This post is basically about how to create characters from your writing journal. I don't know about you, but I write a lot of crap in my journal. I'm pretty sure my last post was about a crap journal entry that I did because I use my journal to just empty the sludge from my brain.
I really enjoy going back over my journal and reading some of the random entries that I've put in there. One thing that I noticed most recently, particularly as I'm trying to create some characters for my new novel, is that each of my entries has it's own voice. I noticed the voice of the passage varied largely due to my changes in mood when I was writing. In some cases, it was hard to imagine that the same person had written the two passages. It's not just the anger, sadness, frustration or excitement that comes out making it seem different... it's the way I've written when in any of these moods.
I don't know if reviewing your journal would uncover a similar idea, but this is how I found reviewing my writing turned out. I narrowed it down to a few simple things that can influence the voice of a passage, thus creating a founding for a character to be created.
How fast a piece of writing moves when you read it is indicative of the person that wrote it. Or in this case, the character.There is a piece in my journal where I write about thunderstorms and making love in the rain. In this piece, the flow is slower and almost more sensual where I describe thunderstorms and the emotions and feelings that they bring out. Another piece I wrote, while anxious and excited, runs through extremely fast, flitting from one topic to another - which is a huge difference when compared to the thunderstorm piece. When reading these two entries, I imagined a sexy, seductive woman describing thunderstorms. I imagined her being mature, but not old (about 30). When reading the fast-paced piece, I imagined an excited young teenager, someone naive and scatterbrained.
Different people describe things to differing levels of detail. For example, I have a friend that will explain her morning to you in excruciating detail. To the point that you almost have to ask her what the point of her story was, to get her to finish it. In some pieces of writing I've done this to try and capture the essence of a location or feeling that I didn't want to lose. Other people however, leave a lot to the imagination when describing something, these people are the ones you often find yourself asking questions to, to try and understand what they're trying to get across.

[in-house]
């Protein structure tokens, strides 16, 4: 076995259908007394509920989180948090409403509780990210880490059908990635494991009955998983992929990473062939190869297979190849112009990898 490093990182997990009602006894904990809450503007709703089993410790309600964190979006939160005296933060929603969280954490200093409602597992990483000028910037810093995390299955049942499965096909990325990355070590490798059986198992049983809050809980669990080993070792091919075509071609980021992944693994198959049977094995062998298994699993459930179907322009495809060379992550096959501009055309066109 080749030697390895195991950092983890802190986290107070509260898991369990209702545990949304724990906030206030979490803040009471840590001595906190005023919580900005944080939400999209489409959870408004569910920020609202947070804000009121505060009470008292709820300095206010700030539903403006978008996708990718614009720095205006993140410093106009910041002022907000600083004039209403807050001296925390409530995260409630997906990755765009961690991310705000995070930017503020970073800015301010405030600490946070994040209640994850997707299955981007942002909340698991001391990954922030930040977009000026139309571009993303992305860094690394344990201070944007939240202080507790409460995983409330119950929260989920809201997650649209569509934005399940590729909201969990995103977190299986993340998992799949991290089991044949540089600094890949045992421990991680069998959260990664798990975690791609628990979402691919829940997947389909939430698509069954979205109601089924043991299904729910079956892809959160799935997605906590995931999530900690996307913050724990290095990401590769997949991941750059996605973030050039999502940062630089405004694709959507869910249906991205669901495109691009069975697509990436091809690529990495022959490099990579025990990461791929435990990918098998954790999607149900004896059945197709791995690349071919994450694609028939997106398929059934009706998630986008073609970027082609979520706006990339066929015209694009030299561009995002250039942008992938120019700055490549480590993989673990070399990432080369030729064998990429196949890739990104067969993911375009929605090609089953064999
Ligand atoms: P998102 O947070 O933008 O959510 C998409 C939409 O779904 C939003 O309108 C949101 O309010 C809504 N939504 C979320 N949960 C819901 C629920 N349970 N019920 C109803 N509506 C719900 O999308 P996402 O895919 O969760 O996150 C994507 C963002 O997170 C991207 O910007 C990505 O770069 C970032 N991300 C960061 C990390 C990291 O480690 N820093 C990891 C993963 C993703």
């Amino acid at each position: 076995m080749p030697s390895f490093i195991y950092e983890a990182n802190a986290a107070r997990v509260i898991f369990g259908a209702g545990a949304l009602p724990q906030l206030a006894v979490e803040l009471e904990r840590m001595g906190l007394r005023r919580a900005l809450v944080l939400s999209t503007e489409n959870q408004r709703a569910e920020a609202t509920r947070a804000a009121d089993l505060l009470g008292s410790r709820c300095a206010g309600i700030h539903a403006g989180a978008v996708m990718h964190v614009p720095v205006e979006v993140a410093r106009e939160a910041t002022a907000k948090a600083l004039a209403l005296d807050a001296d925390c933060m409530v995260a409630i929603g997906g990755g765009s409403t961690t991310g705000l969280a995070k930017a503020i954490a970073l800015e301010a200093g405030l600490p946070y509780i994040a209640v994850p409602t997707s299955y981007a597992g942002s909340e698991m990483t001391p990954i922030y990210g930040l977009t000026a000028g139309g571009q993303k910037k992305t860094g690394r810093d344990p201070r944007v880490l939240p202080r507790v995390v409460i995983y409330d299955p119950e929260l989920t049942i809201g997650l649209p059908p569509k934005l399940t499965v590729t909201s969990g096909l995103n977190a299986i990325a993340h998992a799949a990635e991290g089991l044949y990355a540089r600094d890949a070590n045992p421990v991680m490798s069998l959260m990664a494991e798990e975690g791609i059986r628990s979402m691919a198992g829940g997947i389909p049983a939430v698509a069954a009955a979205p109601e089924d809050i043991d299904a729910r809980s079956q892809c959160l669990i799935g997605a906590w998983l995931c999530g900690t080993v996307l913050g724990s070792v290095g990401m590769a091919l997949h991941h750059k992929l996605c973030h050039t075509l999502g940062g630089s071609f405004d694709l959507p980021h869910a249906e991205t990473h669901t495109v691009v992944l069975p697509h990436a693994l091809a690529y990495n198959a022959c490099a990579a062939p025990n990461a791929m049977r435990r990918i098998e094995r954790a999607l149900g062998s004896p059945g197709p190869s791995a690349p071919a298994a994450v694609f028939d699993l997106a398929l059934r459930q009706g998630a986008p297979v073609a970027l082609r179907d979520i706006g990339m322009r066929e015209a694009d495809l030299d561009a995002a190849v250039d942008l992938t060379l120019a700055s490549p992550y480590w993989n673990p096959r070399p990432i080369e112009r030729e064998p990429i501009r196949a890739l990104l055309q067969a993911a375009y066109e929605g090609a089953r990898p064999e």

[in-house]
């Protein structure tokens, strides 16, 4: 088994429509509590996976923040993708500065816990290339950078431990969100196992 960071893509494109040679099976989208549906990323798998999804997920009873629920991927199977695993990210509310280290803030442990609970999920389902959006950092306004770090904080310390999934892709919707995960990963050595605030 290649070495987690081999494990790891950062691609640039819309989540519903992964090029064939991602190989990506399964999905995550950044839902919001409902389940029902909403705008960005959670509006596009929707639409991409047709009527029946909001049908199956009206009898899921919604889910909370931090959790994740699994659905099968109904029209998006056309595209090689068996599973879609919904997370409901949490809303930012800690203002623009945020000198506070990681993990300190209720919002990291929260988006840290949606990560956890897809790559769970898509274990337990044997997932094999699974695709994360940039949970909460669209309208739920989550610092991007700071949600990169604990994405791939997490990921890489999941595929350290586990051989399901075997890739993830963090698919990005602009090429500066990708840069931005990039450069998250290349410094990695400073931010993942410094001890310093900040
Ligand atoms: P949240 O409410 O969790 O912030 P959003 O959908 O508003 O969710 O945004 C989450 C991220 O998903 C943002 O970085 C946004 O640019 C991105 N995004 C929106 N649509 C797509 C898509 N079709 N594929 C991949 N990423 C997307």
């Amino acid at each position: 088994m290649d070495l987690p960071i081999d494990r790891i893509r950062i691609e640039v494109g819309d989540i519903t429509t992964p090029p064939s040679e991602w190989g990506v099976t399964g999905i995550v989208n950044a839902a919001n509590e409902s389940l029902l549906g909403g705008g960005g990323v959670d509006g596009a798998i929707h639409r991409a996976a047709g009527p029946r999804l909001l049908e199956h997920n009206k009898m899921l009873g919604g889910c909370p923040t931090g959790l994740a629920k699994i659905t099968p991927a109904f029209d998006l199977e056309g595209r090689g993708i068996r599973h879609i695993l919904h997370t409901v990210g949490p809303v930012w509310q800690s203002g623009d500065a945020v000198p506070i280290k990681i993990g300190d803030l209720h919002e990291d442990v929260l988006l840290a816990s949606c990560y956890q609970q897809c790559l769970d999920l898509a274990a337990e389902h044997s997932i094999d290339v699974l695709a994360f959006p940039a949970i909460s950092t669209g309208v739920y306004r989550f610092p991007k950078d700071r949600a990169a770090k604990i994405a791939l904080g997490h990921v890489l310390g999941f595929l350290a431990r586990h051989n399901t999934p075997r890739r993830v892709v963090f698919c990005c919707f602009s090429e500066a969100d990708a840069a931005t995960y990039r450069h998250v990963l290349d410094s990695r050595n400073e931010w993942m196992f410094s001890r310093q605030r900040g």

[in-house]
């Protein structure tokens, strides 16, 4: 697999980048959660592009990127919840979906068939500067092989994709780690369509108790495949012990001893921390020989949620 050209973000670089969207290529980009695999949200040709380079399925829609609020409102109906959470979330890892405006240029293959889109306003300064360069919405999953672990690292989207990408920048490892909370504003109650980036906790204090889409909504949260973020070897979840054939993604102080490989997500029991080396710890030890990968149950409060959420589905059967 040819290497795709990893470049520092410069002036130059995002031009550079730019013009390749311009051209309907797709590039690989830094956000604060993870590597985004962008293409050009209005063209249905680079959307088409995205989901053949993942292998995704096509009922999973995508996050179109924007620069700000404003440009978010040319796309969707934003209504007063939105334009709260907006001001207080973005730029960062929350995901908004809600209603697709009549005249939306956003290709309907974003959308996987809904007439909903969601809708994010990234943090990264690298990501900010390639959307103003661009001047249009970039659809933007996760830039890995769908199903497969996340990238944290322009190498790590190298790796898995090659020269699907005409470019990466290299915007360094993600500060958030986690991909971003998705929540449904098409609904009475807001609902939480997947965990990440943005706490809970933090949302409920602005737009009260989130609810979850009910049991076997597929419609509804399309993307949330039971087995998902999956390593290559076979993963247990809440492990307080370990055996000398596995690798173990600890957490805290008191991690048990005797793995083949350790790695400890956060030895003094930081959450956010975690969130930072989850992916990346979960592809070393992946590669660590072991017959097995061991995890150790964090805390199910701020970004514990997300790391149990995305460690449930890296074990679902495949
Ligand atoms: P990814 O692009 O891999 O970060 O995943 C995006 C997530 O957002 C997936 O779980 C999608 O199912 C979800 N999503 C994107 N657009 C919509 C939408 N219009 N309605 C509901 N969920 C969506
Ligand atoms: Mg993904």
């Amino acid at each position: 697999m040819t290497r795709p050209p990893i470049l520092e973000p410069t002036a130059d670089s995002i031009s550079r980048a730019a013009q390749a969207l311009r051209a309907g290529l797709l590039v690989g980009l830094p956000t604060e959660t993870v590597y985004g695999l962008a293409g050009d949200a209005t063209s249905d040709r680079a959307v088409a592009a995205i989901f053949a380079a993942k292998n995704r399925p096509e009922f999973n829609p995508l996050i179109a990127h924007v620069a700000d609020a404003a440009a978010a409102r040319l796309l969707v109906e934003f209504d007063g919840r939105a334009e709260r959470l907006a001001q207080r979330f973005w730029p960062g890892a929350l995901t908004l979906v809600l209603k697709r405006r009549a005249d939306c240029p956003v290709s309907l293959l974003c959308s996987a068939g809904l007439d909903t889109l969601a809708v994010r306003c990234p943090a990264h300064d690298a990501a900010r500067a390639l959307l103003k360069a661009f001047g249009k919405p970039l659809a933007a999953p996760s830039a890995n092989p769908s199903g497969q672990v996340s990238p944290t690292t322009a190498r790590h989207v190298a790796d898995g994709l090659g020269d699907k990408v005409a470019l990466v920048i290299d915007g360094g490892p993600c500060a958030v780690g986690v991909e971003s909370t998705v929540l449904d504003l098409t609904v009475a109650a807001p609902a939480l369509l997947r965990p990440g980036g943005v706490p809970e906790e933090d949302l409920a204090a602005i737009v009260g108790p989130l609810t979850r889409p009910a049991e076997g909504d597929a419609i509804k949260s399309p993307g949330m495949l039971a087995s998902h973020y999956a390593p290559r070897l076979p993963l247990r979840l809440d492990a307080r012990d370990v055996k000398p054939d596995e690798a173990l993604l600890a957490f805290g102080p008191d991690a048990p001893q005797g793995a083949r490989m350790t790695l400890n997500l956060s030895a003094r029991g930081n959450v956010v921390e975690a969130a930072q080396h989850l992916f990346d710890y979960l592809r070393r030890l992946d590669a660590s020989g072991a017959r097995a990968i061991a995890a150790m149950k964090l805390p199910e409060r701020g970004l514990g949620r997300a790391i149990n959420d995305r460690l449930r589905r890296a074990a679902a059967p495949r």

This is wasn't such a jump out for me when reading my entries, as I obviously have my own language, dialect and way of speaking. It was only in a couple of entries, when I was writing as someone else, that the way someone speaks is a great factor in creating a character. If all my characters spoke exactly the same... it would be unnatural, not to mention boring.
With these three points in place, I was able to more selectively pick and choose what aspects of myself I wanted to see in my characters. This hounds back to the philosophy that everything we write is representative of our self, and I couldn't agree more with that sentiment. Each character we create will have something of ourselves in it in order to bring it alive - we can't give characters what we ourselves don't have.
I hope this helps in developing characters - have a read through your journal and see if you can see how different entries seem written by other people.
Best of luck to you all! :)